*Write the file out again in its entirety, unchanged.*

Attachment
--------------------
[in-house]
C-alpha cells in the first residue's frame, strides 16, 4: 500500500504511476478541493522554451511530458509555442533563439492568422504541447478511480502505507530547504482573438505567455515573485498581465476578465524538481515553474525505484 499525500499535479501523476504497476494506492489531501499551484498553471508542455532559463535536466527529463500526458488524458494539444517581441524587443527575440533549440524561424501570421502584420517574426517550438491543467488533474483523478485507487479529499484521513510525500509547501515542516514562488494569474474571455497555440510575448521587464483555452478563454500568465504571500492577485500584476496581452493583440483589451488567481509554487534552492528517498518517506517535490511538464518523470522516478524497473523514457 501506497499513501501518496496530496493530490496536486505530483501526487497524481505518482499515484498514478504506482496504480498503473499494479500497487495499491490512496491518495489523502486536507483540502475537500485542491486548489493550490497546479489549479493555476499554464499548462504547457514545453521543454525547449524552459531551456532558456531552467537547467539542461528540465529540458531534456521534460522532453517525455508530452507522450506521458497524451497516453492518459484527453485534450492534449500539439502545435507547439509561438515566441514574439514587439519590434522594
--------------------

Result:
[in-house]
C-alpha cells in the first residue's frame, strides 16, 4: 500500500504511476478541493522554451511530458509555442533563439492568422504541447478511480502505507530547504482573438505567455515573485498581465476578465524538481515553474525505484 499525500499535479501523476504497476494506492489531501499551484498553471508542455532559463535536466527529463500526458488524458494539444517581441524587443527575440533549440524561424501570421502584420517574426517550438491543467488533474483523478485507487479529499484521513510525500509547501515542516514562488494569474474571455497555440510575448521587464483555452478563454500568465504571500492577485500584476496581452493583440483589451488567481509554487534552492528517498518517506517535490511538464518523470522516478524497473523514457 501506497499513501501518496496530496493530490496536486505530483501526487497524481505518482499515484498514478504506482496504480498503473499494479500497487495499491490512496491518495489523502486536507483540502475537500485542491486548489493550490497546479489549479493555476499554464499548462504547457514545453521543454525547449524552459531551456532558456531552467537547467539542461528540465529540458531534456521534460522532453517525455508530452507522450506521458497524451497516453492518459484527453485534450492534449500539439502545435507547439509561438515566441514574439514587439519590434522594